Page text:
Sunday, 26 December 2010

Byebye 2010, Hello 2011

I remember starting year 2010 thinking that this year was one of those in the mysterious distant future that would never arrive. To think it will soon pass and be left behind in history. If 2009 was the year of change, then 2010 was a year of firsts. There seems to be many uncertainties heading into 2011, but one can only try to be positive, pray and hope for the best. And now, to enjoy the rest of whatever is left of the year.

Sunday, 19 December 2010


Lately I've been rereading a memoir entitled Lost in Translation: Life in a New Language by Eva Hoffman.  There is a passage within about piano playing which I found deeply moving, and would like to share its prose with everyone: 

"  Although she never raises her voice, and is unfailingly kind, Pani Witeszczak exercises great authority over me. She is the first in a sequence of music teachers to whom I owe the closest thing I get to a moral education. In this intimate, one-to-one apprenticeship -- an apprenticeship mediated through the objective correlative of music -- they teach me something about the motions and the conduct of my inner life. When Pani Witeszczak attempts to convey to me what tone to use in a Bach invention, or the precise inflection of a theme in a mazurka, she is trying, indirectly, to teach me the language of emotions. "Music is a kind of eloquence," she tells me. "Ask yourself what it says here. See? This is like someone pleading. And here is someone is getting angry, and more and more angry, and trying to persuade somebody else, who is not listening." 
   It is that speech that Pani Witeszczak tries -- by cajoling, by explaining, by guiding my hand -- to tease out of me. Like all teachers in Poland at that time, she emphasizes the importance of tone, and I soon find out why: tone, I discover, is something about which I cannot lie. If I do not feel the kindling of a fire as I play, my tone betrays me by its coldness; if I do not feel the capricious lightheartedness of a scherzo, my tone turns wooden in spite of my best attempts to feign playfulness. By some inexplicable process, the precise nuance of what I feel is conveyed through my arm to my fingertips, and then, through those fingertips, to the piano keys, which register with equal precision the slightest swerve of touch and pressure. I gradually learn, though, that expressing this musical speech involves a paradox. For if the spirit is to flow into the keys through the conduit of my arm and hand, it has to move in the other direction as well -- from the keys info my arm and soul. Pani Witeszczak's ideal is to make the music sound as if it were playing itself. It is to that end that one has to relax, relax as much as possible -- relax one's arm and one's self, so that one can become the medium through which the music flows as naturally as melting snow in the spring. "Relax," she keeps saying. "All you have to do is let the music be itself." But there is a further twist of the paradox -- for such freedom, such receptivity can be achieved only through the rigor of controlled technique, if I don't ahve to worry about just how I'll execute the next passage, and whether I can manage a jump or a trill. One's fingers can become boneless conduits only if they've been made very strong first. Music may express the deepest truths, but it expresses them through a material medium, and in order to say what I want, I need to bend the physical medium of my arms and fingers to my will. To that end, Pani Witeszczak insists on the virtues of strict, daily discipline.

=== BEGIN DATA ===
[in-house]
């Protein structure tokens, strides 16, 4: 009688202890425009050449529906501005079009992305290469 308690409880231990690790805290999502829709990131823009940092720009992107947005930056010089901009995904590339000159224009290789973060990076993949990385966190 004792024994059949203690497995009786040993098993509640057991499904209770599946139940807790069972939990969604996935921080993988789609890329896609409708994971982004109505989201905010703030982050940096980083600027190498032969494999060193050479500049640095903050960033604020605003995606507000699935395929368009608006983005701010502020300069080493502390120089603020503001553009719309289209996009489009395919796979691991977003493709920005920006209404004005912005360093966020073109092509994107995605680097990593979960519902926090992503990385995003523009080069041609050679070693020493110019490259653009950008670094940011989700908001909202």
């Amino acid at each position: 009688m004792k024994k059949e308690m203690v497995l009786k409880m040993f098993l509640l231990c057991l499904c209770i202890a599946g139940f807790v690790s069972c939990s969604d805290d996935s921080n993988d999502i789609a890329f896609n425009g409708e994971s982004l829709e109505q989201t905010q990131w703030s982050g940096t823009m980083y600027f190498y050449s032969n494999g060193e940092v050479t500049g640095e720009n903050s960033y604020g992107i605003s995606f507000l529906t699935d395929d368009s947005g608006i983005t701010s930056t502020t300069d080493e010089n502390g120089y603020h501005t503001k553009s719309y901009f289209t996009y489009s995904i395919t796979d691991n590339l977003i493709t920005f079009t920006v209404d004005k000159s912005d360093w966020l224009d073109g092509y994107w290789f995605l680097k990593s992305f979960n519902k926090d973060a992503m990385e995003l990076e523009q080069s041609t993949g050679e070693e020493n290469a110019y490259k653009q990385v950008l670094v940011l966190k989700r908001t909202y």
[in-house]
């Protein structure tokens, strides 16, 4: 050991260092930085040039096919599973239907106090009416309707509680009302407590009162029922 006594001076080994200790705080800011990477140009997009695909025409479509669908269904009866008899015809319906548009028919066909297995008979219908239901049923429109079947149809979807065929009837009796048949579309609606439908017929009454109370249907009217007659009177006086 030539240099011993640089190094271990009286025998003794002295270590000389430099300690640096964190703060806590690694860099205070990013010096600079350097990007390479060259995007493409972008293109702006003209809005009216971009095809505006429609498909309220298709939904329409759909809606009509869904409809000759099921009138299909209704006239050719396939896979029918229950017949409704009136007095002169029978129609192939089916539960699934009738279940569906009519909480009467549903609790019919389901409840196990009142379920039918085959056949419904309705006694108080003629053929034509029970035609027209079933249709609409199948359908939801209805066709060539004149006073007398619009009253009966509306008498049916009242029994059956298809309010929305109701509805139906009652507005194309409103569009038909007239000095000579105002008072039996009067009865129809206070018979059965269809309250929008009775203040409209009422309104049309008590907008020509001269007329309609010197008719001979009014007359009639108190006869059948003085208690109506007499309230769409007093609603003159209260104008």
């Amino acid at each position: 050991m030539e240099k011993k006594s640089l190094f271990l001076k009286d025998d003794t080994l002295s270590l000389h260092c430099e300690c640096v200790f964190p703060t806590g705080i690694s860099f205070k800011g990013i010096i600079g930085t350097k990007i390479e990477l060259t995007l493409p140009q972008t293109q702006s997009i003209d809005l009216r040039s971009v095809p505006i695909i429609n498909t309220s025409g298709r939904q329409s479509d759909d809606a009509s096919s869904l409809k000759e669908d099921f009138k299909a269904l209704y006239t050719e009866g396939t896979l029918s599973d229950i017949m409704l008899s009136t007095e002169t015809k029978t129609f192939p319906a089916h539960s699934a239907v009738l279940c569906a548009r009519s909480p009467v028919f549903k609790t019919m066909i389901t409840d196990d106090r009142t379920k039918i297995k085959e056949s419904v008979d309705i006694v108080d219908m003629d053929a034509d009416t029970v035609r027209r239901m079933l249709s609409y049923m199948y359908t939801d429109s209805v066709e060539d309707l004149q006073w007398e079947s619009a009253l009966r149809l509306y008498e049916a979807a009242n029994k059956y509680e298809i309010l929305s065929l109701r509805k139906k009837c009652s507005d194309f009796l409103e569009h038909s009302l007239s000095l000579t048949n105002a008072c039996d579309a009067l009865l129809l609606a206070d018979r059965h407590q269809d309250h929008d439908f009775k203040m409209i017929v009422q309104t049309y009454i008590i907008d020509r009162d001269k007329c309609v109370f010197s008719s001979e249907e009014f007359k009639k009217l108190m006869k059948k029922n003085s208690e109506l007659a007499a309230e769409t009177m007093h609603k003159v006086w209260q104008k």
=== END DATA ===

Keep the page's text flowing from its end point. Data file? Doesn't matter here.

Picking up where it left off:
Music -- philosophers have known its dangers -- inspires me with such grandeur that I think I know what inspiration is about. As I progress to pieces by Mozart or Chopin or Beethoven, I begin to feel in possession of enormous, oceanic passions -- anger and love and joy and grief that surpass merely being angry, or happy, or sad. ... I understand all emotions, no matter how raging or large. If I can express the passions contained within a Beethoven sonata or the Chopin Berceuse, then I know everything about being human. Music is a wholly adequate language of the self -- my self, everyone's self."